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Richmond soccer club calls foul over field time crunch

140 kids crammed onto one field 'due to city’s new matrix,' claims Richmond FC chair

Around 140 kids are being crammed onto a soccer field in central Richmond a few times a week due to a lack of field space.

The issue, according to Chris Parry, chair of Richmond FC (RFC), stems from the City of Richmond’s new field allocation policy.

Parry said the club asked for about “60 or so” hours a week of field time over the course of the season but, due to the city’s new “matrix,” the club only received 50 hours.

“So for the rest, we’ve got to squeeze kids in cheek by jowl…in the middle of COVID,” Parry told the Richmond News.

That situation wasn’t a one-off, said Parry, as RFC is booked at Minoru three times a week – on top of people walking around Minoru track or other kids showing up towards the end of the session, trying to warm up for their own time on the field.

Typically, clubs would tell the city, at the beginning of each season, the number of fields they need and where, so that coaches and equipment are in the same place. If any field space was leftover, it would be handed back, said Parry.

“City staff, this season, decided to put in place what they call a matrix, where they asked us for the number of teams that we have and the number of players that we have, and then decided how many hours that warranted,” said Parry.

“We’ve had about two teams worth of kids register just in the last two weeks that we didn’t expect – and that we’re really happy for – but where to we put them? The matrix just doesn’t factor any of that in. It just says that if your teams are registered with the BCCSL that we expect that they’re going to have this many hours.”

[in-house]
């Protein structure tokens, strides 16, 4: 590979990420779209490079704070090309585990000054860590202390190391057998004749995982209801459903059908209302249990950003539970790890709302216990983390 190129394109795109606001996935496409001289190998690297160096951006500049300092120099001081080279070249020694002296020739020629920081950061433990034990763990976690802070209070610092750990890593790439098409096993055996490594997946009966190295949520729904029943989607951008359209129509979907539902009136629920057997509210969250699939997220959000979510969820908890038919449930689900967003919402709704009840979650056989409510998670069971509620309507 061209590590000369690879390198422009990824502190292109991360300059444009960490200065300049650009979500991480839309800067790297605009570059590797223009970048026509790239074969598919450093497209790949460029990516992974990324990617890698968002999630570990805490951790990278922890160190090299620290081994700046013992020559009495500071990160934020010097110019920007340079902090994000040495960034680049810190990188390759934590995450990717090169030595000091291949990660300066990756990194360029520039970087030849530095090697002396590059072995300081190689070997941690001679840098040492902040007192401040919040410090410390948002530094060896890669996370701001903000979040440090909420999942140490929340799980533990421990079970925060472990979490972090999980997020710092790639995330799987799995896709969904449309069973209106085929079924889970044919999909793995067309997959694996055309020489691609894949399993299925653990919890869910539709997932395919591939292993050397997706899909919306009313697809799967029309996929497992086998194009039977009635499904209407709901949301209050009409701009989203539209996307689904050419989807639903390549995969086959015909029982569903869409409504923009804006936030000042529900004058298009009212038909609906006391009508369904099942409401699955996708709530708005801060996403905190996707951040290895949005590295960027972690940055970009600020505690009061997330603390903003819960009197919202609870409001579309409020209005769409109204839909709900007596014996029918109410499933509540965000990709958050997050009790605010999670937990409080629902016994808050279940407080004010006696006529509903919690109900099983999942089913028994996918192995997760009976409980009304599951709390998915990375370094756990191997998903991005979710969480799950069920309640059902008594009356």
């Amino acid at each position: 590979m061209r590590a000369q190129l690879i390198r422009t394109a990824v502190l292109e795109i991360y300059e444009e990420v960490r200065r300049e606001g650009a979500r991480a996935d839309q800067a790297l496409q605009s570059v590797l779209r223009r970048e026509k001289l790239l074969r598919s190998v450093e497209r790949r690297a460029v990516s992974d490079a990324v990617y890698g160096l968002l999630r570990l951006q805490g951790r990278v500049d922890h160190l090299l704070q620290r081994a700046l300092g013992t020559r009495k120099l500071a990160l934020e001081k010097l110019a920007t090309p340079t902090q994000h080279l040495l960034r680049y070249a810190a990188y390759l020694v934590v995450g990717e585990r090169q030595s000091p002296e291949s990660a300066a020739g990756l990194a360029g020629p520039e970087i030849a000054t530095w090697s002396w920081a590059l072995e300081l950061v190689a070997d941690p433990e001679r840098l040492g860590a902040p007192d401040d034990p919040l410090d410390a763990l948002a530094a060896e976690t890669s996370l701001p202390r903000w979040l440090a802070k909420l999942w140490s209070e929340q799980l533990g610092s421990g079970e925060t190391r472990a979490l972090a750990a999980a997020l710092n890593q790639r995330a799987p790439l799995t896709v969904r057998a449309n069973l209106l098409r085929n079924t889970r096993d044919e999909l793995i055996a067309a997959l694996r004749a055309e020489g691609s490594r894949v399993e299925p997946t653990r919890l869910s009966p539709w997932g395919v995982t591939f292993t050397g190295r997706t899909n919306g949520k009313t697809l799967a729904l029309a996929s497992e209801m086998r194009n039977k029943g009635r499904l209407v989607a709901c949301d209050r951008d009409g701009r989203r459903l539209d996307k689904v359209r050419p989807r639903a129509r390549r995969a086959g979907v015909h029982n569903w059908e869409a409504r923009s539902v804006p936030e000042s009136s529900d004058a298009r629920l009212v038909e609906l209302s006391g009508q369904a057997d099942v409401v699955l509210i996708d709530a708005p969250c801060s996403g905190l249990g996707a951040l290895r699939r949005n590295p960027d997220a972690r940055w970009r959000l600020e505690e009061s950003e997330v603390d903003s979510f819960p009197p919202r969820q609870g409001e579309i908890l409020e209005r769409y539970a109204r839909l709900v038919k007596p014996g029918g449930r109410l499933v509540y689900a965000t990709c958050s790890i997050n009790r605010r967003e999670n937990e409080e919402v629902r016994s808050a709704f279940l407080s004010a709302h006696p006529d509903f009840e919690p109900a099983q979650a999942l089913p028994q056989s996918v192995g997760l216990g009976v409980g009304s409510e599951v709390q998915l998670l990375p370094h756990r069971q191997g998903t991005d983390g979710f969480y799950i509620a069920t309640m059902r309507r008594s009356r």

In April, Richmond city council approved the Outdoor Sports Facilities and Amenities policy, which was “developed in consultation with local clubs including Richmond FC and Richmond United,” said city spokesperson Clay Adams.

“It aims to balance the needs of clubs at all levels and in a way that encourages access for different ages and skills,” Adams said.

The policy uses a framework to allocate outdoor sports facilities and amenities that includes, for example, prioritizing Richmond residents and balancing sport opportunities.

In addition to team sessions, there’s also specialized camps and individual training, such as goalie training or with specialized coaches from out-of-town, said Parry, which also require field space – and that time wasn’t factored in through the new matrix.

“Richmond has spent so much money, and done such good work to build facilities that should be able to handle all of our kids and more, if they’re run the right way, and they’re just not being run the right way.”

Parry said RFC has had several Zoom meetings with the city about the issue over the past month, along with multiple emails, but so far there are no solutions.

And while RFC requires about 12 more hours per week than what the city gave them, they can probably work something out with even just three more hours, he said.

“The issue I think the city has, is they’ve got their assumption of what a team needs, and we have a different policy of what we actually promised our members. The goalkeepers need specific training – that’s just the way it is – if we’re doing passing drills…if we’re doing shooting drills, goalies aren’t getting much out of that,” he said.

Parry said that what could help is if the city provided a schedule of field use so organizations could know who is booked when and where, which could also help avoid confrontations between groups.

There was one instance, he said, of a double-booked field that led to a conflict between coaches from different clubs, and RFC ended up cancelling their session.

Having that schedule available could also help take pressure off the system, said Parry, as organizations could coordinate between themselves if they see another sport not making full use of the field they’ve booked.

Adams said the city recognizes that some clubs want more time and that it’s important the city’s fields are used to “maximum capacity and in a way that meet the needs of all users.”

“City fields are for everyone, which is why city staff will be conducting audits of all our turf fields this week to ensure they are being used in accordance with the policy,” he said.

“With regard to specific club concerns, we continue to have discussions with Richmond FC to resolve their outstanding issues related to the allocation of Richmond’s sports fields.”